Fellow watchers,instead of watching Hollywood all the time,switch up like twice a week,watch an Asian film. There are so many recommendations of it. Have discussions on the net of those watchings. I am more than happy to talk about it. I am hoping that people would say “do you watch that Filipino film,it was brilliant”

Filmmakers from my region,as a future film critic,Please do not be scared to make your stories. I know it is tough but we need these voices! Take care of your films,don’t thrash them. You never know if it could touch people’s hearts globally. Please do watch your region’s filmmakers,be aware of those names not just Ozu and Kurosawa, I cannot emphaise on film watching. I seriously do.

After much passionate thinking,I would like to end with that short by country that struck me more than Ilo Ilo. Gourmet Baby by Sandi Tan that restored my humanity of Singaporean films as a local (Alongside Boo Junfung) . It was a simple concept-a guy who loved food used his niece as his way to express his love of high-class food because no one want to do it. I understand because it is in our culture that we loved good food. But it is how it was weaved to tell something about Singaporean society which is wonderful. It is not as outlandish as Jack Neo or too arty-farty. It goes into the core of everyone. I remember I wrote this on my post for my school blog on that seminar

To me, the lesson …. is that we must be fearless in getting our voices heard, whether it is making a statement in your film or writing about a film. After all, aren’t we individuals who wish to have our perspectives heard?

In the end if you wanted Asian Cinema to thrive well,give it a chance to let that voice be heard! That is what I hope for Asian cinema to the world ,go beyond the exoticism of Asian films that it was shiny and let them be heard. Give equal attention as the Hollywood and the European films. I do believe that cinema brings worlds and I hope I would be proud of my cinematic heritage!

browngirlpositivity wants YOU

Hi Friends!

browngirlpositivity is a body positivity & fashion blog dedicated to uplifting Desi & South Asian (-descended) Brown girls and womyn of every experience!

Samaa, of wearivebeen and founder of browngirlpositivity, is stepping down as the head moderator and is seeking new mods and also someone to run the blog!

This is a really great space for South Asian womyn to just showcase and revel and embrace themselves, so do apply/sign up!

(also, the selfies submissions are always open!) 

please spread this widely

i’m tagging people who (maybe?) have large South Asian followings: saltfishandbake, bengali-babe, ur-ammu, kashmirkichand, reclaimthebindi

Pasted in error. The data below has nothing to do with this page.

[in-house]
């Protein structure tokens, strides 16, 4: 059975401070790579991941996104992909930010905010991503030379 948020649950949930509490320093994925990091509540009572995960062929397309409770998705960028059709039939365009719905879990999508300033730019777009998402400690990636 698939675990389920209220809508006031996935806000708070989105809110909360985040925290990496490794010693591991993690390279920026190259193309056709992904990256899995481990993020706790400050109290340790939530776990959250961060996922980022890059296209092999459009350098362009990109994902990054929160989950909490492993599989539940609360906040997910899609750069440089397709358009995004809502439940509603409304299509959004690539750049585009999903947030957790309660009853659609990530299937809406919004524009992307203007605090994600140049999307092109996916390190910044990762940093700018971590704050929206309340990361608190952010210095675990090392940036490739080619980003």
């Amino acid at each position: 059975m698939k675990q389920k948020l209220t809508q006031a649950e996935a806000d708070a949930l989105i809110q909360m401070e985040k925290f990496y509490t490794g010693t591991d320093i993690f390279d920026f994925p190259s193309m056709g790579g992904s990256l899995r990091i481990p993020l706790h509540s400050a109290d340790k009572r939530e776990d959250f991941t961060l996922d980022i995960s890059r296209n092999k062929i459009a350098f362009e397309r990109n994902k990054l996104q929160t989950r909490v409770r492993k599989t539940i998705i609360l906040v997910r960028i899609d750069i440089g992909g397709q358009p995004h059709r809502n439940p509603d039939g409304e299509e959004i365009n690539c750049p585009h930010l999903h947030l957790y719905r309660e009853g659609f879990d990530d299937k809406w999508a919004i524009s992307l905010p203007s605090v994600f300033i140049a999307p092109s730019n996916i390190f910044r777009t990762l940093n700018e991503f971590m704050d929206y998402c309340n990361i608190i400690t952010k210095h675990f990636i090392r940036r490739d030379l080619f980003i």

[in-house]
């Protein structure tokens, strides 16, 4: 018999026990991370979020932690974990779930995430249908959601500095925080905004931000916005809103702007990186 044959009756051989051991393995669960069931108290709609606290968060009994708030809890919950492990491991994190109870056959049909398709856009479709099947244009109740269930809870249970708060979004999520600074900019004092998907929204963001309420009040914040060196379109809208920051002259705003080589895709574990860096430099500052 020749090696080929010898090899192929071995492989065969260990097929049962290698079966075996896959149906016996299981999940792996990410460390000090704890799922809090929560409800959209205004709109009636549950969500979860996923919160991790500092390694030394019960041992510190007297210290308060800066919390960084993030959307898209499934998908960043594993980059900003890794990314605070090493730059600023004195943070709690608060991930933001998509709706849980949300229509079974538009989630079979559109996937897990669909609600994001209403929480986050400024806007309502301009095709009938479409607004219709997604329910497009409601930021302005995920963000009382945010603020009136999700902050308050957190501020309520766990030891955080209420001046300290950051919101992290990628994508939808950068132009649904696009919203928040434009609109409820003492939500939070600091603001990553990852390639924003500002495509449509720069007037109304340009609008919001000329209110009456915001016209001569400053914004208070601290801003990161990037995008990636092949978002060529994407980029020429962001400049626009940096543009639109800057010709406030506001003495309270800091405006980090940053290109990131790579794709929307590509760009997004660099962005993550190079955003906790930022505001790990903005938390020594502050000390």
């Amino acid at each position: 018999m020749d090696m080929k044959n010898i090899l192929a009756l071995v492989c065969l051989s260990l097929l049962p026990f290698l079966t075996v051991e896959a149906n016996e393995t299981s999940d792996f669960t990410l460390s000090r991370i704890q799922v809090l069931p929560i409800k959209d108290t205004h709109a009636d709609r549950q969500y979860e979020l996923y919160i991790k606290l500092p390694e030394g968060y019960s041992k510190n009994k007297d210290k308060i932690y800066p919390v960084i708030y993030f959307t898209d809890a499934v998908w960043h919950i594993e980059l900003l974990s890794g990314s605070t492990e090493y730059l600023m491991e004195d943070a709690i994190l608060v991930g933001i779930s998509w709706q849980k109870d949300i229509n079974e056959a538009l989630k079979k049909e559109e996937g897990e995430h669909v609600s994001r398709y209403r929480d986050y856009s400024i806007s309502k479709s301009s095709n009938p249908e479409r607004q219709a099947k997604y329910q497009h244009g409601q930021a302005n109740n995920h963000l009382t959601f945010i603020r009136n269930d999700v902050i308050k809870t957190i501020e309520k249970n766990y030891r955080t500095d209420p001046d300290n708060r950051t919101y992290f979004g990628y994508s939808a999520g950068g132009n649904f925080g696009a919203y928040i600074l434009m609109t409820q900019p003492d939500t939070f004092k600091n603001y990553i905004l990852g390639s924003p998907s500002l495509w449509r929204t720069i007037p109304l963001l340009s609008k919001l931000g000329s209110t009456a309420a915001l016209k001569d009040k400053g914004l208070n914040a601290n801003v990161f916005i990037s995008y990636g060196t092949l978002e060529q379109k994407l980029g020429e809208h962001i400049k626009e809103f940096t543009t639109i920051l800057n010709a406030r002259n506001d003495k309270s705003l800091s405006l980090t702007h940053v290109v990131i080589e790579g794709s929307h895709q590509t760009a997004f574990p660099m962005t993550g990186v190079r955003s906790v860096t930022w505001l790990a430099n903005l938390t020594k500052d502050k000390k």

You know….I’m still seeing a bunch of negativity on Tumblr against #asianinvasion. From what I’ve seen, the main arguments against it are:

  • It feeds yellowfever/asian fetishes etc
  • It’s anti-black (by copying #blackout and and claiming it to be an idea created by asians)
  • It only perpetuates that asian= only korean/chinese/japanese
  • It falls on the same day as Ace day.

And let me tell you, none of this needs to be a problem. You know why?

  • The more diverse Asians we show, the more people can see that we are people, not objects of fantasy. Representation gives us a voice.
  • Correct me if I’m wrong, but literally nobody has claimed #asianinvasion is an original idea (now #yellowout, that’s a different story, but no one’s participating in that anyway) Plus, isn’t #transdayofvisibility a similar concept? (for example, not using this for any reason in particular) But I didn’t see arguments against that?

  • If anything, #asianinvasion will help break the idea that “Asian”= East Asian. This gives ALL types of Asians, whatever your ethnicity, the chance to represent yourself and educate ignorance. And by the way, the idea that “Asians” only refer to east Asians is mostly an American thing. I’m from the UK and people use the term “Asians” in reference to people from the Middle East. /shrugs

  • I’m sure we can be mature enough to recognise the struggles of both minorities and share the same day. This isn’t the Oppression Olympics, so instead of fighting over what makes us different, let’s focus on what we have in common and celebrate it.

TL;DR: If you don’t like the idea of #asianinvasion for whatever reason, don’t participate, don’t like or reblog tagged posts. That’s your choice. But please don’t deliberately take down a rare opportunity for Asians to showcase our beautiful diversity and raise awareness for our need for proper representation and equality. Peace.